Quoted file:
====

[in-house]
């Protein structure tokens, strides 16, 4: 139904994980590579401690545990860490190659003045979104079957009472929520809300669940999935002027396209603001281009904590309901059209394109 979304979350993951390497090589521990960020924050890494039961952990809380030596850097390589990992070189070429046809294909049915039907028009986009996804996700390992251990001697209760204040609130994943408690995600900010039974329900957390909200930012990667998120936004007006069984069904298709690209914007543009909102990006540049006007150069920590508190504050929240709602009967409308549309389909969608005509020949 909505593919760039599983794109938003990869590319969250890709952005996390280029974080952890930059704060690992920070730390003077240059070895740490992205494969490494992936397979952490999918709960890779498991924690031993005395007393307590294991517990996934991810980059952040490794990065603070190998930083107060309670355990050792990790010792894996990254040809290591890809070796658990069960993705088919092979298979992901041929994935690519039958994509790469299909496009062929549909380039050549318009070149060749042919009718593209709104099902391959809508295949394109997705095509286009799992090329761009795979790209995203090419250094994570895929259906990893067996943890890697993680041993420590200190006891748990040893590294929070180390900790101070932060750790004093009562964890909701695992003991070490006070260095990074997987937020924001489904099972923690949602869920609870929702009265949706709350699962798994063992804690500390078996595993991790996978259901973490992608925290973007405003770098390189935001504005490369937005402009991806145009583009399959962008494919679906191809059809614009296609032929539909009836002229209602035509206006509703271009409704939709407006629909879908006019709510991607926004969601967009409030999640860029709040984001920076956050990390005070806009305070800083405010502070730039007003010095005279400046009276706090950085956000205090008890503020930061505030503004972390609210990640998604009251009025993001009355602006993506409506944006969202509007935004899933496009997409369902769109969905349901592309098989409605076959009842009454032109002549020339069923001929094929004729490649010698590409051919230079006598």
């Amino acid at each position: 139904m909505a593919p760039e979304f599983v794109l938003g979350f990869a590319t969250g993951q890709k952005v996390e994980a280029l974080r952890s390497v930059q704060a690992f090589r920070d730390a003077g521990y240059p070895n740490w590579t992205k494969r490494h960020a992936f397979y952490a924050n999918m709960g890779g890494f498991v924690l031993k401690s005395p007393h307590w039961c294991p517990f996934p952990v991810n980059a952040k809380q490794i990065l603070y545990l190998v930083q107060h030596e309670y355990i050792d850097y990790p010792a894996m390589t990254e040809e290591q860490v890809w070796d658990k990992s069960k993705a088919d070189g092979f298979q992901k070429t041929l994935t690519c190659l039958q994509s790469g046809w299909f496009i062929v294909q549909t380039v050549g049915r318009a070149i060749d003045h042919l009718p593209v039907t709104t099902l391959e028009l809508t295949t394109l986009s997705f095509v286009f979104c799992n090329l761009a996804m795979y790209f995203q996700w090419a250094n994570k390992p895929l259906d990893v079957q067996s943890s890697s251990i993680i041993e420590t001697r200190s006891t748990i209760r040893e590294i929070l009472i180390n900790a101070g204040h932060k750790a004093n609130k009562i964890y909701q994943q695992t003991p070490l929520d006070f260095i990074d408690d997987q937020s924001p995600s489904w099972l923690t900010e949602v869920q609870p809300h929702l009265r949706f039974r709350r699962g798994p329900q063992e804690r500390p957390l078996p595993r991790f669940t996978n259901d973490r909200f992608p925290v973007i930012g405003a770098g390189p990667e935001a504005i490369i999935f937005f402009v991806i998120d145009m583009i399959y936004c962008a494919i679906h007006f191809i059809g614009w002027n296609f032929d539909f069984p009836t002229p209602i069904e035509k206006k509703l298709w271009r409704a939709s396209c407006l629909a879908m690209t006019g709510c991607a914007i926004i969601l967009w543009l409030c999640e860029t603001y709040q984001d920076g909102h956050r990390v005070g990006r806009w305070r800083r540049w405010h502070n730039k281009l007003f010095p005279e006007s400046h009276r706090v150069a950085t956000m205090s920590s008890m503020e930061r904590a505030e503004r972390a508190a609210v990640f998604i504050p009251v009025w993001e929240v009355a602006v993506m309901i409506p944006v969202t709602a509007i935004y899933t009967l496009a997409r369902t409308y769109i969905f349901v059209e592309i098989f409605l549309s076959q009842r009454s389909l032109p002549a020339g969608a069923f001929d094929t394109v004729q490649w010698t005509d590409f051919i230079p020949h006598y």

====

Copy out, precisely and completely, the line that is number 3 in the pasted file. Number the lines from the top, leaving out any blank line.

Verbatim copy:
């Amino acid at each position: 139904m909505a593919p760039e979304f599983v794109l938003g979350f990869a590319t969250g993951q890709k952005v996390e994980a280029l974080r952890s390497v930059q704060a690992f090589r920070d730390a003077g521990y240059p070895n740490w590579t992205k494969r490494h960020a992936f397979y952490a924050n999918m709960g890779g890494f498991v924690l031993k401690s005395p007393h307590w039961c294991p517990f996934p952990v991810n980059a952040k809380q490794i990065l603070y545990l190998v930083q107060h030596e309670y355990i050792d850097y990790p010792a894996m390589t990254e040809e290591q860490v890809w070796d658990k990992s069960k993705a088919d070189g092979f298979q992901k070429t041929l994935t690519c190659l039958q994509s790469g046809w299909f496009i062929v294909q549909t380039v050549g049915r318009a070149i060749d003045h042919l009718p593209v039907t709104t099902l391959e028009l809508t295949t394109l986009s997705f095509v286009f979104c799992n090329l761009a996804m795979y790209f995203q996700w090419a250094n994570k390992p895929l259906d990893v079957q067996s943890s890697s251990i993680i041993e420590t001697r200190s006891t748990i209760r040893e590294i929070l009472i180390n900790a101070g204040h932060k750790a004093n609130k009562i964890y909701q994943q695992t003991p070490l929520d006070f260095i990074d408690d997987q937020s924001p995600s489904w099972l923690t900010e949602v869920q609870p809300h929702l009265r949706f039974r709350r699962g798994p329900q063992e804690r500390p957390l078996p595993r991790f669940t996978n259901d973490r909200f992608p925290v973007i930012g405003a770098g390189p990667e935001a504005i490369i999935f937005f402009v991806i998120d145009m583009i399959y936004c962008a494919i679906h007006f191809i059809g614009w002027n296609f032929d539909f069984p009836t002229p209602i069904e035509k206006k509703l298709w271009r409704a939709s396209c407006l629909a879908m690209t006019g709510c991607a914007i926004i969601l967009w543009l409030c999640e860029t603001y709040q984001d920076g909102h956050r990390v005070g990006r806009w305070r800083r540049w405010h502070n730039k281009l007003f010095p005279e006007s400046h009276r706090v150069a950085t956000m205090s920590s008890m503020e930061r904590a505030e503004r972390a508190a609210v990640f998604i504050p009251v009025w993001e929240v009355a602006v993506m309901i409506p944006v969202t709602a509007i935004y899933t009967l496009a997409r369902t409308y769109i969905f349901v059209e592309i098989f409605l549309s076959q009842r009454s389909l032109p002549a020339g969608a069923f001929d094929t394109v004729q490649w010698t005509d590409f051919i230079p020949h006598y």